HomeIn MediaGadget NewsGoogle Improves User Privacy Controls for Google Assistant and YouTube

    Google Improves User Privacy Controls for Google Assistant and YouTube

    Google wants you to be able to keep your Google Assistant history private, which means that starting from the next week, you’ll be able to tell Google Assistant to delete your activity history. The company announced today new privacy-centered updates for three of its services: Google Maps, YouTube, and Google Assistant.

    Google recently announced improvements to some of its products, giving you more control over how long your activity history is saved. These improvements also brought users the ability to use their voice to manage all of their Google Assistant’s data. These updates came during these last few months, right after a growing number of critical observations made by the public about tech giants’ use and handling of personal data.

    The upcoming Google Assistant update will allow users to delete their Google Assistant activity history from their Google account by using voice commands. This can be done by saying things like “Hey Google, delete the last thing I said to you,” or “Delete everything I said to you last week.” And if you ask how data is kept private, the Assistant will share information about how Google keeps your data protected.

    Google Improves User Privacy Controls

    Eric Miraglia, Director of Product Management, Privacy and Data Protection Office, commented about the upcoming feature in a recent blog post, saying “You won’t need to turn on any of these features — they will work automatically when you ask the Assistant for help.” Google also confirmed that the update will roll out in English during the next week, and for all other languages during this month.

    Google is just one of the many tech giants that have been taking hits on their privacy concerns. Google has been facing extensive scrutiny from US lawmakers and regulators, just like Facebook and Amazon have. The company has been charged with fines from both the European Union’s data privacy laws and the Federal Trade Commission.

    But it doesn’t stop there for Google. The privacy issues have been extended over to voice assistants. In order to have improved voice assistants, companies that offer these smart assistants (like Google, Apple and Amazon) have sent a small number of recordings for humans to listen to and correct the AI whenever mistakes are detected. But the tech giants weren’t transparent about this process. This ultimately led to privacy concerns about whether or not voice assistants were listening to intimate conversations.

    Google Improves User Privacy Controls

    During the last decade, one of the most popular Chrome privacy control features has been Incognito mode. The feature was designed to hide a user’s web activity whenever it’s enabled, and was even added to YouTube earlier this year. Incognito mode has now been introduced to Google Maps as well. The feature will start working today (October 2nd, 2019).

    The feature had already been announced earlier this year. This means that places you’ve searched for or gotten directions to won’t be saved on your Google account. The feature will be rolled out on Android devices during this month, and iOS compatibility will come right after that.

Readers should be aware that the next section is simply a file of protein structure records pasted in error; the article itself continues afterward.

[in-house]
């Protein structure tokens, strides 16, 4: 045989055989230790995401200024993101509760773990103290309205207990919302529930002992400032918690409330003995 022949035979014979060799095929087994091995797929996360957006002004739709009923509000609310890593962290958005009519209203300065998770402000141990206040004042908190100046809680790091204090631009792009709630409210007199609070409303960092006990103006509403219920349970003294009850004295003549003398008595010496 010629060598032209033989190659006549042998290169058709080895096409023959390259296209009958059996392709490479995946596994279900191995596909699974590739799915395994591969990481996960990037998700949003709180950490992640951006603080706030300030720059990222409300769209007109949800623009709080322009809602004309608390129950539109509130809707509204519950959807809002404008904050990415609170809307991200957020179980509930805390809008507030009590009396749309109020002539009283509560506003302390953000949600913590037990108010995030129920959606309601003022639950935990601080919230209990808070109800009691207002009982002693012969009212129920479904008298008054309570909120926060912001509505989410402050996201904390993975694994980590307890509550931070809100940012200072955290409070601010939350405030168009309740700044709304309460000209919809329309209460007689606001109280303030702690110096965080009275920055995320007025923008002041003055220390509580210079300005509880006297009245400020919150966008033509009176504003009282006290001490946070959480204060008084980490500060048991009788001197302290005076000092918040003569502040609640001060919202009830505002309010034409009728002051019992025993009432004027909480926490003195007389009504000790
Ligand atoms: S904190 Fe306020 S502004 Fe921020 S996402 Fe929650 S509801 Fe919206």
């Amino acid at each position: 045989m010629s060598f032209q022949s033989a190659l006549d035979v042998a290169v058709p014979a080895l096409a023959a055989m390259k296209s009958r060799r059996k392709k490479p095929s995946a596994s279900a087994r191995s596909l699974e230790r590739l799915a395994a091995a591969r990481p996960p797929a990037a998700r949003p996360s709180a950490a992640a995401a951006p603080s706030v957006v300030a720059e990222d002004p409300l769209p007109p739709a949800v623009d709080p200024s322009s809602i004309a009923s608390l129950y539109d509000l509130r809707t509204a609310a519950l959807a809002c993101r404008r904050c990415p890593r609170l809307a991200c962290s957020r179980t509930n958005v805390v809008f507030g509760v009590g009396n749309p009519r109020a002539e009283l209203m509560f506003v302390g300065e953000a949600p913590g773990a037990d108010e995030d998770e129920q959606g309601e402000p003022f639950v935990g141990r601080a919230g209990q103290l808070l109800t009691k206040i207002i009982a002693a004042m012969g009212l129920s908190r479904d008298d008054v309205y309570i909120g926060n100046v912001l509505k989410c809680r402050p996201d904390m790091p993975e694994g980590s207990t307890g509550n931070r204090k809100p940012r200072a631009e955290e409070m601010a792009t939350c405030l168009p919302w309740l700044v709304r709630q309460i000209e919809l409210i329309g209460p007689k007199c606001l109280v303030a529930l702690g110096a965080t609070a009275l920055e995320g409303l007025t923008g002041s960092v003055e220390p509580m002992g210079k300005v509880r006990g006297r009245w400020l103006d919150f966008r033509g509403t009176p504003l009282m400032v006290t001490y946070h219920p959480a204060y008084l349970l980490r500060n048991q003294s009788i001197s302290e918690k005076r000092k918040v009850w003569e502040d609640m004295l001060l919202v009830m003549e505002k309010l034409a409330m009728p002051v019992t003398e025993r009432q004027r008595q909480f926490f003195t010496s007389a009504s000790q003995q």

Google Improves User Privacy Controls

    Another privacy feature that’s being introduced is YouTube’s history auto-delete feature. Web-history auto-deleting features allow users to automatically erase the history of web sites they’ve visited as well as any topics they’ve browsed. Google is now bringing this feature over to YouTube, allowing you to designate a period of time your data is kept before it’s automatically deleted.

    Starting today, the history auto-delete feature will be available for YouTube, allowing users to select an option and automatically delete old YouTube video history. This will work once that history reaches three or 18 months. You can access and enable this new feature by clicking here.

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    David Novak
    David Novak
    For the last 20 years, David Novak has appeared in newspapers, magazines, radio, and TV around the world, reviewing the latest in consumer technology. His byline has appeared in Popular Science, PC Magazine, USA Today, The Wall Street Journal, Electronic House Magazine, GQ, Men’s Journal, National Geographic, Newsweek, Popular Mechanics, Forbes Technology, Readers Digest, Cosmopolitan Magazine, Glamour Magazine, T3 Technology Magazine, Stuff Magazine, Maxim Magazine, Wired Magazine, Laptop Magazine, Indianapolis Monthly, Indiana Business Journal, Better Homes and Garden, CNET, Engadget, InfoWorld, Information Week, Yahoo Technology and Mobile Magazine. He has also made radio appearances on the The Mark Levin Radio Show, The Laura Ingraham Talk Show, Bob & Tom Show, and the Paul Harvey RadioShow. He’s also made TV appearances on The Today Show and The CBS Morning Show. His nationally syndicated newspaper column called the GadgetGUY, appears in over 100 newspapers around the world each week, where Novak enjoys over 3 million in readership. David is also a contributing writer fro Men’s Journal, GQ, Popular Mechanics, T3 Magazine and Electronic House here in the U.S.

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